Happy Pi Day, everyone—the day we celebrate the mathematical constant 𝛑 and its importance in the world of mathematics. I’ll acknowledge right now that, as someone who studied science and has a close relationship with the STEM fields, I definitely have a bias toward math books that I know not everyone necessarily shares. There’s also the fact that my high school actively celebrated Pi Day (which included free pie—get it?—in addition to math-related activities), which gives me an added feeling of nostalgia and warmth for the holiday.
All that being said, I am a firm believer that math (and any subject, really) can be not only accessible but also wildly interesting, to anyone. The key is simply the approach. Here are three books about mathematics written in various styles that should get anyone in the mood to celebrate Pi Day.
How to Bake Pi by Eugenia Cheng
Eugenia Cheng is a mathematician specializing in category theory, and she wrote one of the best math books to present the topic to a general audience. Another of Cheng’s passions is baking, so each chapter begins with a simple recipe for a sweet treat, which she then uses as an analogy to explain the mathematics. Beyond just food, Cheng uses various everyday situations to help the reader make real-life connections to the difficult concepts, and her writing is broken up into easily-digestible chunks, making the book incredibly easy and fun to read. So whip up some baked goods (preferably pie, of course) and dig right in to this delightful read. As stated in the prologue of the book, “Whatever you think math is…let go of it now. This is going to be different.”
A History of Pi by Petr Beckmann
A History of Pi is about exactly what it sounds like, the history of the constant 𝛑. But don’t be fooled by the seemingly-bland title. The author, Petr Beckmann, was a colorful character, to say the least, and that comes out loud and clear in his writing. Beckmann’s anti-authoritarian attitudes seep into what should be a fairly objective retelling of how 𝛑 was calculated, resulting in a unique type of academic text. If you enjoy voices that are biting and unapologetic, this might be the math book for you.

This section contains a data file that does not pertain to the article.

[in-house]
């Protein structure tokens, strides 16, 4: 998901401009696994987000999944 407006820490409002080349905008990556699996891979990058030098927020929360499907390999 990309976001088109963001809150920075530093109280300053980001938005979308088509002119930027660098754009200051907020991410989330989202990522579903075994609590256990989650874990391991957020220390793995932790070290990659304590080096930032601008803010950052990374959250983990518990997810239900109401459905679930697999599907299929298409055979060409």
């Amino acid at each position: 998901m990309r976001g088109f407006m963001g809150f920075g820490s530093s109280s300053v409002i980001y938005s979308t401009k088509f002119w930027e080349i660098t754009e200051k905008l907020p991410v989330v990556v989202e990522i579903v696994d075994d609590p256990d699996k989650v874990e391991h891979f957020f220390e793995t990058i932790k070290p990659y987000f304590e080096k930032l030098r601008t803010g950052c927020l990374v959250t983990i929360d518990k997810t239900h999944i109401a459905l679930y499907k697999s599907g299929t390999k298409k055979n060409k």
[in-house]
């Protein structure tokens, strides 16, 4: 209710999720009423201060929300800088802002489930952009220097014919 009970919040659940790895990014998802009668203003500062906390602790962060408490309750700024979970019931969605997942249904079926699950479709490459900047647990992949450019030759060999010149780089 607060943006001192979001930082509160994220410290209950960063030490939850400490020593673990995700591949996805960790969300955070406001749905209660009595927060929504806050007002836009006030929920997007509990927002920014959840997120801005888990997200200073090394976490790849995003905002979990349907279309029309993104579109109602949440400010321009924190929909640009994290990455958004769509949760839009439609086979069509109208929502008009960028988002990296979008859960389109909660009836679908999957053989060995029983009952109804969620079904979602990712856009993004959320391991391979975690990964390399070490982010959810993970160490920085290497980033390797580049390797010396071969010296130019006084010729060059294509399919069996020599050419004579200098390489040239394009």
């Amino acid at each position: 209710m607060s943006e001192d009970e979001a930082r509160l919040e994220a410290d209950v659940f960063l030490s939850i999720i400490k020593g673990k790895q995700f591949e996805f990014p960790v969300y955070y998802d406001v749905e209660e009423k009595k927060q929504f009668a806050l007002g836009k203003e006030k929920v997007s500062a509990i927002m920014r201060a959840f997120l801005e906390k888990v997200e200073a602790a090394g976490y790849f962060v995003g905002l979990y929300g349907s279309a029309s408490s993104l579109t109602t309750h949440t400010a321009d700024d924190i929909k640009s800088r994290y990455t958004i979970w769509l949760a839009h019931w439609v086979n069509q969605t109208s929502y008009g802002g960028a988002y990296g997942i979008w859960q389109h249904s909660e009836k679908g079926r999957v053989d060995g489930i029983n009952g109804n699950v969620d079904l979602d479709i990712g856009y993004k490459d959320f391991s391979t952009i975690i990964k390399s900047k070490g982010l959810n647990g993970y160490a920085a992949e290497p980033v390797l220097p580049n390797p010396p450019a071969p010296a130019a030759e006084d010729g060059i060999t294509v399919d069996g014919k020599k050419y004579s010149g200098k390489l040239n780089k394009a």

Mandelbrot the Magnificent by Liz Ziemska
This final pick is a gorgeous historical fiction novella framed as a memoir of the mathematician Benoit Mandelbrot. Mandelbrot and his family flee their home in Warsaw to live in France and hide from the Nazi regime. As a teenager isolated for being different, he escapes into mathematics. However, his genius is both a blessing and a curse, as it makes him stand out among his peers, drawing more attention than is safe. At this point Mandelbrot must steer into the curve and use his talents to protect his family.
Hopefully at least one of these math books will inspire some Pi appreciation in everyone, so here are a couple other Book Riot posts with recommendations to help you celebrate even more (because I’m sure you’ll want to!). Here’s to a wonderful Pi Day for us all!